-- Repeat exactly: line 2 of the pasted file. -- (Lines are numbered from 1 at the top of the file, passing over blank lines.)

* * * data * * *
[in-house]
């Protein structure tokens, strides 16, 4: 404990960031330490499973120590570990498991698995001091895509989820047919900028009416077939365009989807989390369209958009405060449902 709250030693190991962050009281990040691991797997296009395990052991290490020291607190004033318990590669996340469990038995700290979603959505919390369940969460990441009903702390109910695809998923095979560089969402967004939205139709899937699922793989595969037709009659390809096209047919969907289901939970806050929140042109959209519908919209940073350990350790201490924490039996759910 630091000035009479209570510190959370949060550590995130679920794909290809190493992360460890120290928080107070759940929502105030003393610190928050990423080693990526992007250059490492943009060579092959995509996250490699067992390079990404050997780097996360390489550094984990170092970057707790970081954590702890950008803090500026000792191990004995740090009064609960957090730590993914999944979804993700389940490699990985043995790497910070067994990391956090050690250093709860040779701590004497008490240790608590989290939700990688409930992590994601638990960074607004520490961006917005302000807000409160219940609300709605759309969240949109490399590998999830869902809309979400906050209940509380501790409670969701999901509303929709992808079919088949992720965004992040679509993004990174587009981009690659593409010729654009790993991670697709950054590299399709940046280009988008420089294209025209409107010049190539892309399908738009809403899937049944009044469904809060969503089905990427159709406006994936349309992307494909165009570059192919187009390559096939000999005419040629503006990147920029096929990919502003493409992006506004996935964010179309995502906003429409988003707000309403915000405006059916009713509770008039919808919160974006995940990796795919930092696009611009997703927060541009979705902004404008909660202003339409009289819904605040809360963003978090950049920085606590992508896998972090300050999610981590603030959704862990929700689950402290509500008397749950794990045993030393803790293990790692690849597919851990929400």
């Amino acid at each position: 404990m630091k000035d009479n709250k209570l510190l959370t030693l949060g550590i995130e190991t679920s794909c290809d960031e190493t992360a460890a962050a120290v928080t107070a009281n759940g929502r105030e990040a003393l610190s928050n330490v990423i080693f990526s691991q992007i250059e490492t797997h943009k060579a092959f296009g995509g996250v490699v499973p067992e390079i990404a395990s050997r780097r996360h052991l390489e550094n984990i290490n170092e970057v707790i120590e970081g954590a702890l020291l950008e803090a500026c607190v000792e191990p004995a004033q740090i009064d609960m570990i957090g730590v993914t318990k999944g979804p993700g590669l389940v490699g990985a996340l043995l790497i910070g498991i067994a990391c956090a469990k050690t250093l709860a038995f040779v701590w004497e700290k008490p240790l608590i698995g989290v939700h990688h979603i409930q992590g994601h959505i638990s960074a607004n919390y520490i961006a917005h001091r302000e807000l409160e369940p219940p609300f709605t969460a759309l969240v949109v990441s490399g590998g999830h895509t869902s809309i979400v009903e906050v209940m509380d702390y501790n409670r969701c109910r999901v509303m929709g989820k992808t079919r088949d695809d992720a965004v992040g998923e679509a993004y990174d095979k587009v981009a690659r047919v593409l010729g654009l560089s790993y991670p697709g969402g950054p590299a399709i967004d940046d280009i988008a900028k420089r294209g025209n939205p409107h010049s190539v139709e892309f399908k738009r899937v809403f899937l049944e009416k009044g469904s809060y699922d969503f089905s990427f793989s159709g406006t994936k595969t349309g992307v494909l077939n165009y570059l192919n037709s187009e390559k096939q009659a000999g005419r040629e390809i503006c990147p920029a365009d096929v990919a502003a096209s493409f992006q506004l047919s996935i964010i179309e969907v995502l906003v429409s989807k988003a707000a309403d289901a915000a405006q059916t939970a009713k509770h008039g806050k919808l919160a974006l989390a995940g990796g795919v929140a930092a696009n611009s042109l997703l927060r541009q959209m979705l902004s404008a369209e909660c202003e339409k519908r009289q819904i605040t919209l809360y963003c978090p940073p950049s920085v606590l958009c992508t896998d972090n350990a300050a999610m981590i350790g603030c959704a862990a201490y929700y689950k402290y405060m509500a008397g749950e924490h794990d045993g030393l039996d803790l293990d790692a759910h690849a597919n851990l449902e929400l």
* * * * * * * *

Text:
């Protein structure tokens, strides 16, 4: 404990960031330490499973120590570990498991698995001091895509989820047919900028009416077939365009989807989390369209958009405060449902 709250030693190991962050009281990040691991797997296009395990052991290490020291607190004033318990590669996340469990038995700290979603959505919390369940969460990441009903702390109910695809998923095979560089969402967004939205139709899937699922793989595969037709009659390809096209047919969907289901939970806050929140042109959209519908919209940073350990350790201490924490039996759910 630091000035009479209570510190959370949060550590995130679920794909290809190493992360460890120290928080107070759940929502105030003393610190928050990423080693990526992007250059490492943009060579092959995509996250490699067992390079990404050997780097996360390489550094984990170092970057707790970081954590702890950008803090500026000792191990004995740090009064609960957090730590993914999944979804993700389940490699990985043995790497910070067994990391956090050690250093709860040779701590004497008490240790608590989290939700990688409930992590994601638990960074607004520490961006917005302000807000409160219940609300709605759309969240949109490399590998999830869902809309979400906050209940509380501790409670969701999901509303929709992808079919088949992720965004992040679509993004990174587009981009690659593409010729654009790993991670697709950054590299399709940046280009988008420089294209025209409107010049190539892309399908738009809403899937049944009044469904809060969503089905990427159709406006994936349309992307494909165009570059192919187009390559096939000999005419040629503006990147920029096929990919502003493409992006506004996935964010179309995502906003429409988003707000309403915000405006059916009713509770008039919808919160974006995940990796795919930092696009611009997703927060541009979705902004404008909660202003339409009289819904605040809360963003978090950049920085606590992508896998972090300050999610981590603030959704862990929700689950402290509500008397749950794990045993030393803790293990790692690849597919851990929400």